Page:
Present day. Nonverbal World is the hidden place off the written transcript, where meaning lies not in vocabulary but in unspoken signals and cues. As anthropologists explore alien cultures and archaeologists unearth the past, we may seek our roots in a paleontology of gesture. Through spinal cord paleocircuits and cranial nerves, gestures recite an ancient wisdom which languages and literature fumble to explain today.

Observations. 1. To see Nonverbal World on TV, mute the sound (gestures and body movements become clearer). 2. To hear emotion on the phone, listen with your left ear (the right brain responds to feelings and moods). 3. To feel the smoothness of silk, flannel, and flesh, touch with your left hand (the right sensory strip is more emotional than the left [in right-handed people; the reverse is (partly) true in lefties]).

Evolution L. For ca. one-half-billion years, our vertebrate ancestors defined reality without uttering a phrase. The early residents of Nonverbal World dealt with each other and with great issues of the day apart from linguistic concepts or names. Though speechless, Nonverbal World was filled with whispering winds and flowing waters, rhetorical thunder, and the calls of wild things. It bustled with movement, percolated with aromas, and bristled with feathers and fur. Constant comment was heard eons before words arrived.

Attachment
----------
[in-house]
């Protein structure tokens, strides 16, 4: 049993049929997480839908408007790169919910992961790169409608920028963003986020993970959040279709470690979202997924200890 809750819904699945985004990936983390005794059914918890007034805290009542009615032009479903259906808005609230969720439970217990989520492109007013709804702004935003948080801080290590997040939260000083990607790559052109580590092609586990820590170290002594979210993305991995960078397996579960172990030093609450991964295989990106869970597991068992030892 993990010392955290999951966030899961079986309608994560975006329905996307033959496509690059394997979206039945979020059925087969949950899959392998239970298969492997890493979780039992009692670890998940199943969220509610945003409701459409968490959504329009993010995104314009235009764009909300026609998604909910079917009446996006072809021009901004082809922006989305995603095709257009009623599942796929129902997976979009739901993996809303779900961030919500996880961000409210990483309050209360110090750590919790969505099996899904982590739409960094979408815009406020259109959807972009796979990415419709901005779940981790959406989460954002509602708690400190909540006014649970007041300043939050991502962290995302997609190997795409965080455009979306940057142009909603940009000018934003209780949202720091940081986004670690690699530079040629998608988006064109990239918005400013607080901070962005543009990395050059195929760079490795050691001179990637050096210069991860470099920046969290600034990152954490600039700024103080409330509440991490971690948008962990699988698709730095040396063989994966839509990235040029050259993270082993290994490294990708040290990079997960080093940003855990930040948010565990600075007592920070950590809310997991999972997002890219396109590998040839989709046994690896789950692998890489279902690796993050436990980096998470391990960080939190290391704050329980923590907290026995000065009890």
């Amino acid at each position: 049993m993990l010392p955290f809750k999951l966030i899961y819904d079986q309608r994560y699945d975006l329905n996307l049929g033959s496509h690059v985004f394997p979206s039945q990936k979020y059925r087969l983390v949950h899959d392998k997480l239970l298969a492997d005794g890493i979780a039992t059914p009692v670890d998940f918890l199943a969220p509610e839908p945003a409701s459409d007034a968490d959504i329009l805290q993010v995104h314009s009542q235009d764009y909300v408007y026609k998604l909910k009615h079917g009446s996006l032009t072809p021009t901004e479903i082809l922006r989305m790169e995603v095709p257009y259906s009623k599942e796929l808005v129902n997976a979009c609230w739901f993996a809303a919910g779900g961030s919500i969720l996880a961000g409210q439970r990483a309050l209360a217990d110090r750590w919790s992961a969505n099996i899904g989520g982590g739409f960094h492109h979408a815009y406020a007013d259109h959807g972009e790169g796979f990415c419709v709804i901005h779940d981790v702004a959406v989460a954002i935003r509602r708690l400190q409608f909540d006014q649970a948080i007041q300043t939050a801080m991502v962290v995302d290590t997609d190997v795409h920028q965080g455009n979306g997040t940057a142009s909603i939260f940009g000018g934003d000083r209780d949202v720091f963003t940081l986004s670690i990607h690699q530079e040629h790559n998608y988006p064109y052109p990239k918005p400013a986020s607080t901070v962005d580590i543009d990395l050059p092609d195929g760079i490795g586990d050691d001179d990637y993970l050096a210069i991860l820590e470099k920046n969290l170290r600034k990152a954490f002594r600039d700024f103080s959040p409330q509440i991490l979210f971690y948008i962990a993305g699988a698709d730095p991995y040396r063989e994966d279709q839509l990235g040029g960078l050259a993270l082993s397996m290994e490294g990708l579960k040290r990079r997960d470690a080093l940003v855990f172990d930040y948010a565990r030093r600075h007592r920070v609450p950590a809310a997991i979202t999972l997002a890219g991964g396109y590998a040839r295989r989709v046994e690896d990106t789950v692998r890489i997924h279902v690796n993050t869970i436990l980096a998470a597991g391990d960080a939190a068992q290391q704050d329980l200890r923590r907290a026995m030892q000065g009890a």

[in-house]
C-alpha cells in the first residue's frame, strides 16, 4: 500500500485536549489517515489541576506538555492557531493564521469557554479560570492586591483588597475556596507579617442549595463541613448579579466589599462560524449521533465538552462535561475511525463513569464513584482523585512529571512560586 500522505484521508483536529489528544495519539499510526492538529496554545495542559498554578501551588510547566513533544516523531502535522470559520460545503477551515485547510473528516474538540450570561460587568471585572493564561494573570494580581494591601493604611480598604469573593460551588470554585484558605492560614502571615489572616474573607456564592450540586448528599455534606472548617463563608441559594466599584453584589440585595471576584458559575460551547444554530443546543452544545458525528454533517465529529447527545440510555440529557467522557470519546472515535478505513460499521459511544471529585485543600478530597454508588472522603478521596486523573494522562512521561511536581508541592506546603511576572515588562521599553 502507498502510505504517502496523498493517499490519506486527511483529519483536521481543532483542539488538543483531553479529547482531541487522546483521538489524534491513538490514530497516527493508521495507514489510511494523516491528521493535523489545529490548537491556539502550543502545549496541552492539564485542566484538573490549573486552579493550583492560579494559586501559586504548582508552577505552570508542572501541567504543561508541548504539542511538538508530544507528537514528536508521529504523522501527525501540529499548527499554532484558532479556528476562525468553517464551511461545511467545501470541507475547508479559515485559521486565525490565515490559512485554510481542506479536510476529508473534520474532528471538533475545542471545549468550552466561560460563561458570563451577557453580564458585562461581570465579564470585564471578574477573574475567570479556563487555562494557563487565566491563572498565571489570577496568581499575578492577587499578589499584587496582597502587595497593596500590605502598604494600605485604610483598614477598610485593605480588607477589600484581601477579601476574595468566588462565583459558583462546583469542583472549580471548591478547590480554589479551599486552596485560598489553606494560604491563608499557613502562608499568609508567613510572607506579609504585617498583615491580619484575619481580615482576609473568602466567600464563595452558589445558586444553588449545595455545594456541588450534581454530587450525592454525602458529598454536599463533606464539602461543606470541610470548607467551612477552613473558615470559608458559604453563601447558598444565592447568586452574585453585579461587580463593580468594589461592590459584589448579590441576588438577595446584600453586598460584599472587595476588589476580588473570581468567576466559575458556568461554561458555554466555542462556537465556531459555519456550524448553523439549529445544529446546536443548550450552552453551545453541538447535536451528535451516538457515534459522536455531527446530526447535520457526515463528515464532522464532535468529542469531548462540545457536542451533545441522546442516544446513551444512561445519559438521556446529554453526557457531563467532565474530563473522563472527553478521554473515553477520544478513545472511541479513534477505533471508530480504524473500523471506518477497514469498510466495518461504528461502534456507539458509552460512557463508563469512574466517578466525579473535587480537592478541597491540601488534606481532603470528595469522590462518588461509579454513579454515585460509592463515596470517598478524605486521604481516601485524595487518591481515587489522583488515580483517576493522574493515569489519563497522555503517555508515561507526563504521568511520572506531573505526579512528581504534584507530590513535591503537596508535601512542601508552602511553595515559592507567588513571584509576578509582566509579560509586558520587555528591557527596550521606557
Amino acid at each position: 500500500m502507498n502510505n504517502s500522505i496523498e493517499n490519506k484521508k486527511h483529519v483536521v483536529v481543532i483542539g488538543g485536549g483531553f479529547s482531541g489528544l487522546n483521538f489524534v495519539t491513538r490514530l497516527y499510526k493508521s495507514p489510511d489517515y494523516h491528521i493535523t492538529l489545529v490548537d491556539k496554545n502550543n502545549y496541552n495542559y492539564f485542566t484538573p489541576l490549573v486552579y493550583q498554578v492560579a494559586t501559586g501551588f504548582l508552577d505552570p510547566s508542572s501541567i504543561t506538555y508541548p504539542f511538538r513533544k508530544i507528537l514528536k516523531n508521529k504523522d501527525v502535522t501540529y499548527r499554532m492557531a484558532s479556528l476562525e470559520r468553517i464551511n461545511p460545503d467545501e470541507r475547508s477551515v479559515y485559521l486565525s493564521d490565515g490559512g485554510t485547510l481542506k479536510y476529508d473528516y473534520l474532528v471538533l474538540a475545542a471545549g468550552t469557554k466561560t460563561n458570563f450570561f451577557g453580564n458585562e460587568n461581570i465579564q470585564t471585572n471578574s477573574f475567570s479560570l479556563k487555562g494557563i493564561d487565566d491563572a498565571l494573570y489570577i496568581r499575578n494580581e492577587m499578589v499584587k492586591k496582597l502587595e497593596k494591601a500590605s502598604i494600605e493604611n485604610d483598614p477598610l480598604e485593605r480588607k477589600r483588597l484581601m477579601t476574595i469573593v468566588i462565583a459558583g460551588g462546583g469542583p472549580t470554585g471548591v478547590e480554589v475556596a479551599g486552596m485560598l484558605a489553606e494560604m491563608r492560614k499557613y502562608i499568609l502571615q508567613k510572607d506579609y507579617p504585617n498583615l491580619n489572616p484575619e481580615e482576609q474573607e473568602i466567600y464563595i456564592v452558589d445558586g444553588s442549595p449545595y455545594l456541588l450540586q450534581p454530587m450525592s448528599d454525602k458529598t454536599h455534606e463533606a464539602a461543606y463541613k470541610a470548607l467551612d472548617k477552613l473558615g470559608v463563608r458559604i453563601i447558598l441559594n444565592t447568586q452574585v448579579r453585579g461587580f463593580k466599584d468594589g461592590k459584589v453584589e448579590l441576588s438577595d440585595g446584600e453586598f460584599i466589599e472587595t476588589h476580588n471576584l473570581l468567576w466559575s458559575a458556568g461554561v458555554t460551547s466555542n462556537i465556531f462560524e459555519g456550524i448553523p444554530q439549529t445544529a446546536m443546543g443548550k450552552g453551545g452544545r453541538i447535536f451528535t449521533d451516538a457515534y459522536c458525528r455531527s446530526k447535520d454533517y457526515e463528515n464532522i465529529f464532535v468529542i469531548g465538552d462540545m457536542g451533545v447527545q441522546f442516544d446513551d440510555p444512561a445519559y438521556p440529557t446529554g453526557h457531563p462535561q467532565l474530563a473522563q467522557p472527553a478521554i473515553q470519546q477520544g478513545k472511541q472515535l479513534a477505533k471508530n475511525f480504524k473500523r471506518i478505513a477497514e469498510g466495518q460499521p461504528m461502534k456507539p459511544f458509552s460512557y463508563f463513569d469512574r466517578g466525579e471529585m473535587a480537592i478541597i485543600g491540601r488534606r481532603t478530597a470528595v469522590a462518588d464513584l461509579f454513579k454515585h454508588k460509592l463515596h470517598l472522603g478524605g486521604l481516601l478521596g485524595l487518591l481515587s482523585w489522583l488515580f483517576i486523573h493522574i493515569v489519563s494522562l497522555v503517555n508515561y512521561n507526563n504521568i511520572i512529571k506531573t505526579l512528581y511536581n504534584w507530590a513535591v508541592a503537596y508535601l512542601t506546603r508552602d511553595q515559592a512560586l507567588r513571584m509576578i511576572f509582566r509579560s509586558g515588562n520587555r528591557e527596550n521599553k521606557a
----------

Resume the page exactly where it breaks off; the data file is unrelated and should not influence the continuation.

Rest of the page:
Evolution LL. Late in Nonverbal World's prehistory, the first words were spoken, marking the birth of a new conceptual order based on language. Spoken language emerged ca. 200,000 years ago as the dominant verbal medium of our species, Homo sapiens. But a price was paid for speaking, as words and the knowledge for which they stand estranged human beings from Nonverbal World. As ever larger areas of our brain specialized for speaking and listening (see HUMAN BRAIN), attention shifted away from the sensory reality our ancestors knew to a separate reality based on speech.

Evolution III. In our mind's eye, words have more meaning than what they name. Indeed, it may not be an exaggeration to say that language has taken over our conscious brain. For not only does talk stimulate the brain's largest speech areas--Broca's and Wernicke's--it excites other regions of the neocortex (e.g., "wide areas in the frontal and parietal lobes" [Eccles 1989:89]), as well, and the brain stem (with its incredible tangle of cranial nerves). Thus, hearing, saying, or seeing a word dominates attention by neurologically engulfing our mind.

Primatology. "With regard to the vocalizations of these animals [wild baboons], it is notable that many hours of the day are spent in almost complete silence" (Hall and DeVore 1972:158).